# Thread: Monkeys to write shakespear.

1. ## Monkeys to write shakespear.

I was curious about the actual amount of monkeys needed to produce something like hamlet, so I went and figured out how many letters there were: 194270
There are 26 letters in the alphabet so every possible combination of letter we can have in hamlet:

$\displaystyle 26(194270)=5051020$

This problem produces a binomial distribution, so the mean of the normal curve would
be 1 because:
$\displaystyle \mu=np=(5051020)(5051020)^{-1}$
$\displaystyle \sigma = \sqrt{npq}=\sqrt{1(0.999999802020186)}$
$\displaystyle P(X\geqslant 1)=1-P(X\leqslant 1})$
$\displaystyle 1-P(Z\leqslant \frac{1-1}{\sigma })$
$\displaystyle 1-P(Z\leqslant 0})=1-.5=.5$

Therefore, if we have 5051020 monkeys, the probability of one of them producing hamlet (asssuming each only gets one try, the typing of one monkey does not effect the typing of another, and the probability of each monkey geting hamlet is the same) is on average 50%.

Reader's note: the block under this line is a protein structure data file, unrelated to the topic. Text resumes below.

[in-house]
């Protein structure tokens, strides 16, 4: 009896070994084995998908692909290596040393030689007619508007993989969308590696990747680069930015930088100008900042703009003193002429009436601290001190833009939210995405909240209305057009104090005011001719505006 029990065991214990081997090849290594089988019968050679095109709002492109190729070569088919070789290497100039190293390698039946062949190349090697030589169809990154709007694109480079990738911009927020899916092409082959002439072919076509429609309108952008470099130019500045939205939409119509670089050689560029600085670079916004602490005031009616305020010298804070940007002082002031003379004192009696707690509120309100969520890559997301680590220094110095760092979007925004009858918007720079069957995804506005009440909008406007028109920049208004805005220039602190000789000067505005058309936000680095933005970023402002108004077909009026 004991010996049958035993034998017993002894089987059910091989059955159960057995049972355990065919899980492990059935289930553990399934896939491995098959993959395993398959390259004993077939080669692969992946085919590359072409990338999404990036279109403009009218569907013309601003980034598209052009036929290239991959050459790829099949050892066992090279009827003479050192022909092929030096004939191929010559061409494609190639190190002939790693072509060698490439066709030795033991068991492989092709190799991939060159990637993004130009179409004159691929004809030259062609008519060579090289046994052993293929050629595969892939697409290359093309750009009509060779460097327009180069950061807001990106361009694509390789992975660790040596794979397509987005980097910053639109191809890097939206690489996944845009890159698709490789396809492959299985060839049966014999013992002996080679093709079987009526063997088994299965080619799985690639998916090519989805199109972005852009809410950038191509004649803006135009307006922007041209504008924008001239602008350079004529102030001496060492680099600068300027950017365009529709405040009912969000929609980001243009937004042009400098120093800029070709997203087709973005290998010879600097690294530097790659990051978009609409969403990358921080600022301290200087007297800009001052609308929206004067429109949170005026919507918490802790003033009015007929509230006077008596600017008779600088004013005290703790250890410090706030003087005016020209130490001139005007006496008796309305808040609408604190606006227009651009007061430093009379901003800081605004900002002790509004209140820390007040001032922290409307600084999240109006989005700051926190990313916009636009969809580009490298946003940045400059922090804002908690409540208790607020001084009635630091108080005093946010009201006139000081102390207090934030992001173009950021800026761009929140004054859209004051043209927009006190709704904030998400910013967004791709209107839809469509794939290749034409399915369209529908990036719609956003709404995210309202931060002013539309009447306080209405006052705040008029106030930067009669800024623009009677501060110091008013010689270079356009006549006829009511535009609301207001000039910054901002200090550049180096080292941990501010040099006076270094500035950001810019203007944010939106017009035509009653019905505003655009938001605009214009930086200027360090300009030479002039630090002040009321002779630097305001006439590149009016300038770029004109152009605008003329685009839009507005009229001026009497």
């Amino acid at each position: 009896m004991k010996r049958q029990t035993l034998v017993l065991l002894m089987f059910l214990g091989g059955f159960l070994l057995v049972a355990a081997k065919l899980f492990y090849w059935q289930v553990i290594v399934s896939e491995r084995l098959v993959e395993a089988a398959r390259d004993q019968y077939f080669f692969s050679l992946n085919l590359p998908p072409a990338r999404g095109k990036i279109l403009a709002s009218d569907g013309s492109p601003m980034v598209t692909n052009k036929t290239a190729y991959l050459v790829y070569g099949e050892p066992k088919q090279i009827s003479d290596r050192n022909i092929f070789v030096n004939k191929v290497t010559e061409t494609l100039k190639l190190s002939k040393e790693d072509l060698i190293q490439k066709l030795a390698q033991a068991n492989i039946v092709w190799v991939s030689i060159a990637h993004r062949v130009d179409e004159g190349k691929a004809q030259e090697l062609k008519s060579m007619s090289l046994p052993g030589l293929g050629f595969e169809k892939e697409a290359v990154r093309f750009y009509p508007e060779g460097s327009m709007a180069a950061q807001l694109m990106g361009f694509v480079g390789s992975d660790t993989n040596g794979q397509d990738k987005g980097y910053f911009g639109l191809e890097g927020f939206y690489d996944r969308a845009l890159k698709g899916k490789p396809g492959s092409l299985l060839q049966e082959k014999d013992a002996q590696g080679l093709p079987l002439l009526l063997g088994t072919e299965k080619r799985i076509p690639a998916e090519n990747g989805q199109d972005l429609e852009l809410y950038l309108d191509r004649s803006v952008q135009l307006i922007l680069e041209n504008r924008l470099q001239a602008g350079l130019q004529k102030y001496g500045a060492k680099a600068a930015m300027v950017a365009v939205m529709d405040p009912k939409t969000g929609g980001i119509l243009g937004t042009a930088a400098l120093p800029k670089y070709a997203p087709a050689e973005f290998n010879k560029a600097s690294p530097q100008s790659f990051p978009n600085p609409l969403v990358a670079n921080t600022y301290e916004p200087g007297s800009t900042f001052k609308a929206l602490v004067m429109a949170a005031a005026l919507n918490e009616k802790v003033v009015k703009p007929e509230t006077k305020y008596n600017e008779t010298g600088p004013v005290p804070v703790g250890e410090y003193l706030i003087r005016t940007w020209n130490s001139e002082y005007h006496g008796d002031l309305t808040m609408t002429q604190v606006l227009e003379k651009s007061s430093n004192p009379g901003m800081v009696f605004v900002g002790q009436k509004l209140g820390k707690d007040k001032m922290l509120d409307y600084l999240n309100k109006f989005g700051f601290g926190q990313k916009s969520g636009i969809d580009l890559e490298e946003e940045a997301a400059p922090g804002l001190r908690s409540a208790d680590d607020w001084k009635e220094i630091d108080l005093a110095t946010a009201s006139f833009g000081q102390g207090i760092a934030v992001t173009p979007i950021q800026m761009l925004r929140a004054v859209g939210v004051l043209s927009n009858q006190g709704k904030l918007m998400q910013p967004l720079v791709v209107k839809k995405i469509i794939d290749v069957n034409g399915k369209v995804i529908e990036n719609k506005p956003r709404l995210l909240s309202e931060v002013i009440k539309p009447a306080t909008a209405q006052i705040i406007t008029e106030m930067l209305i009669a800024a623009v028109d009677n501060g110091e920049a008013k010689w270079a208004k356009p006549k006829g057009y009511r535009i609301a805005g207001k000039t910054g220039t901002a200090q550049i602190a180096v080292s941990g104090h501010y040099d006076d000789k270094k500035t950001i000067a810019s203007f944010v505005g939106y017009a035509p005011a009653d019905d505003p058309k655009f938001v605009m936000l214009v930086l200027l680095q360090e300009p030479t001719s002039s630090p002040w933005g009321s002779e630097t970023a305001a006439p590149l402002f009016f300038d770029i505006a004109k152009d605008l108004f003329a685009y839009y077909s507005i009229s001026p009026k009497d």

Is this correct?

2. im not sure i follow your first line. If you let a monkey type 194270 random characters the number of combinations is $\displaystyle 26^{194270} \neq 26(194270)$

PS: what about punctuation and capitalisation?

3. Ha, never mind you would need 26^{194270} monkeys to have a 50% chance to write shakespeare...

4. Moving away from the hamlet problem, you are basically arguing that if:

$\displaystyle X \sim Bi(\frac{1}{p},p)$

then P(X>0) = 0.5
and hence
P(X=0) = 0.5

you can see this isn 't true by using $\displaystyle \frac{1}{p}$ that is small enough to fit in a calculator.

However it may be approximately true if $\displaystyle \frac{1}{p}$ gets sufficiently big (im not sure either way). i did check a pretty extreme case ($\displaystyle \frac{1}{p} = 1,000,000,000$) and the probability was still less than 0.4